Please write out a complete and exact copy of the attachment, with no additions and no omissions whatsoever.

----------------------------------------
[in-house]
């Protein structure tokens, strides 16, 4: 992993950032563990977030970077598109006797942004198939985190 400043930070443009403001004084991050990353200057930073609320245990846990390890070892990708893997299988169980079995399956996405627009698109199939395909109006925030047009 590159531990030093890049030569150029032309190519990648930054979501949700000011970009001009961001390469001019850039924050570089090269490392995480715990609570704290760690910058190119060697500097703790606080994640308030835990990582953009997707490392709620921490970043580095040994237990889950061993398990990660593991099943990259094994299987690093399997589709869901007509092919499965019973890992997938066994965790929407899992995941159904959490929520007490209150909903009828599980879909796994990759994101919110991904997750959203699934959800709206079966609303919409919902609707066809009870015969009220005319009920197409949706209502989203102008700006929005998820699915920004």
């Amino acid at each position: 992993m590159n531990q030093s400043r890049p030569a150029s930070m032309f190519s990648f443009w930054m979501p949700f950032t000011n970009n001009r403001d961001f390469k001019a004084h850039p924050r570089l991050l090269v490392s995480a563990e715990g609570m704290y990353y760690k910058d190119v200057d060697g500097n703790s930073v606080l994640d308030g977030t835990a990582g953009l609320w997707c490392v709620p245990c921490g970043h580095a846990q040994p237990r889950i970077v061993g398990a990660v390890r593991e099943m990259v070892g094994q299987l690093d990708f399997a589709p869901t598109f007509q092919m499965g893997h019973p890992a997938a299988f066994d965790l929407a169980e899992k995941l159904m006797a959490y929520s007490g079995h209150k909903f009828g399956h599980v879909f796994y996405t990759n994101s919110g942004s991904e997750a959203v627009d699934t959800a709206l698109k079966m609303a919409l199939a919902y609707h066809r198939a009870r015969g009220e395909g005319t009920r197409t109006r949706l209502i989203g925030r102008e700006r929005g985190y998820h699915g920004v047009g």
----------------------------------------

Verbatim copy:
[in-house]
């Protein structure tokens, strides 16, 4: 992993950032563990977030970077598109006797942004198939985190 400043930070443009403001004084991050990353200057930073609320245990846990390890070892990708893997299988169980079995399956996405627009698109199939395909109006925030047009 590159531990030093890049030569150029032309190519990648930054979501949700000011970009001009961001390469001019850039924050570089090269490392995480715990609570704290760690910058190119060697500097703790606080994640308030835990990582953009997707490392709620921490970043580095040994237990889950061993398990990660593991099943990259094994299987690093399997589709869901007509092919499965019973890992997938066994965790929407899992995941159904959490929520007490209150909903009828599980879909796994990759994101919110991904997750959203699934959800709206079966609303919409919902609707066809009870015969009220005319009920197409949706209502989203102008700006929005998820699915920004």
């Amino acid at each position: 992993m590159n531990q030093s400043r890049p030569a150029s930070m032309f190519s990648f443009w930054m979501p949700f950032t000011n970009n001009r403001d961001f390469k001019a004084h850039p924050r570089l991050l090269v490392s995480a563990e715990g609570m704290y990353y760690k910058d190119v200057d060697g500097n703790s930073v606080l994640d308030g977030t835990a990582g953009l609320w997707c490392v709620p245990c921490g970043h580095a846990q040994p237990r889950i970077v061993g398990a990660v390890r593991e099943m990259v070892g094994q299987l690093d990708f399997a589709p869901t598109f007509q092919m499965g893997h019973p890992a997938a299988f066994d965790l929407a169980e899992k995941l159904m006797a959490y929520s007490g079995h209150k909903f009828g399956h599980v879909f796994y996405t990759n994101s919110g942004s991904e997750a959203v627009d699934t959800a709206l698109k079966m609303a919409l199939a919902y609707h066809r198939a009870r015969g009220e395909g005319t009920r197409t109006r949706l209502i989203g925030r102008e700006r929005g985190y998820h699915g920004v047009g």